The Fear of Being Wrong

Randy Murray thinks you’re probably wrong about that:

I judge people, but not on the current state of their knowledge. I judge them on their willingness to learn, to think, and to change what they believe to be true. I think that is the fundamental philosophic difference between the scientist and the believer. The scientist should always be willing to say, “based upon new information I am willing to re-evaluate.” The believer often shuns information that contradicts what they “know.”

It’s a thoughtful piece, and it makes a good companion to my article, The Man Who Knows Nothing. In that post, I explained how adopting the know-nothing principle is not a matter of playing dumb. Rather, it’s a way to avoid being so attached to your ideas that you fear being proven wrong and subsequently become unreceptive to new information. As Randy puts it, you become a believer rather a scientist.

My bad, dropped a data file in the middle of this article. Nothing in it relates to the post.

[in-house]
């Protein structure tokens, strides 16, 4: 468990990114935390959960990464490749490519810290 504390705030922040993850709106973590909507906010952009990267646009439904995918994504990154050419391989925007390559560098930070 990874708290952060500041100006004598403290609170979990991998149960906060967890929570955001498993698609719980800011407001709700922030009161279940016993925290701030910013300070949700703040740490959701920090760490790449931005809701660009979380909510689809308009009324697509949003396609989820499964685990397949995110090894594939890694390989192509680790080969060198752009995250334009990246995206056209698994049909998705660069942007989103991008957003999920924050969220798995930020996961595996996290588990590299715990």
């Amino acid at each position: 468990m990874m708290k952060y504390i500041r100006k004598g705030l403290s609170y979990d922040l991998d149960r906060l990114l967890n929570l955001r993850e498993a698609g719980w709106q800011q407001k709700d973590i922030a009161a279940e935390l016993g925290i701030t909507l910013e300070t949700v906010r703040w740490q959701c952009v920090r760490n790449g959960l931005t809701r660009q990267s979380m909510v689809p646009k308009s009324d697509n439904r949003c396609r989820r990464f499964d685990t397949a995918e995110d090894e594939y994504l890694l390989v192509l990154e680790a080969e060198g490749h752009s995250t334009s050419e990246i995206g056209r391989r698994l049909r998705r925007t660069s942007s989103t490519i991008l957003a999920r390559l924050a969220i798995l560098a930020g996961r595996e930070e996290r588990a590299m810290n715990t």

If you can eliminate that fear, whether it’s by being willing to change your opinion or by adopting the know-nothing principle, you’ll actually learn and grow much more quickly. In both cases, you become more receptive to opinions different from your own. This open-mindedness is inherently beneficial because, even if you don’t know for certain which answer is the right one, simply being aware of different viewpoints will enable you to both be more knowledgeable about the topic and to better formulate your own opinion.

When your mind is open, you become less afraid of being wrong. You become less defensive about your ideas, and thus you become more calm and relaxed. By being open-minded, you free yourself from the risk of having your inner peace disrupted by someone who thinks differently than you.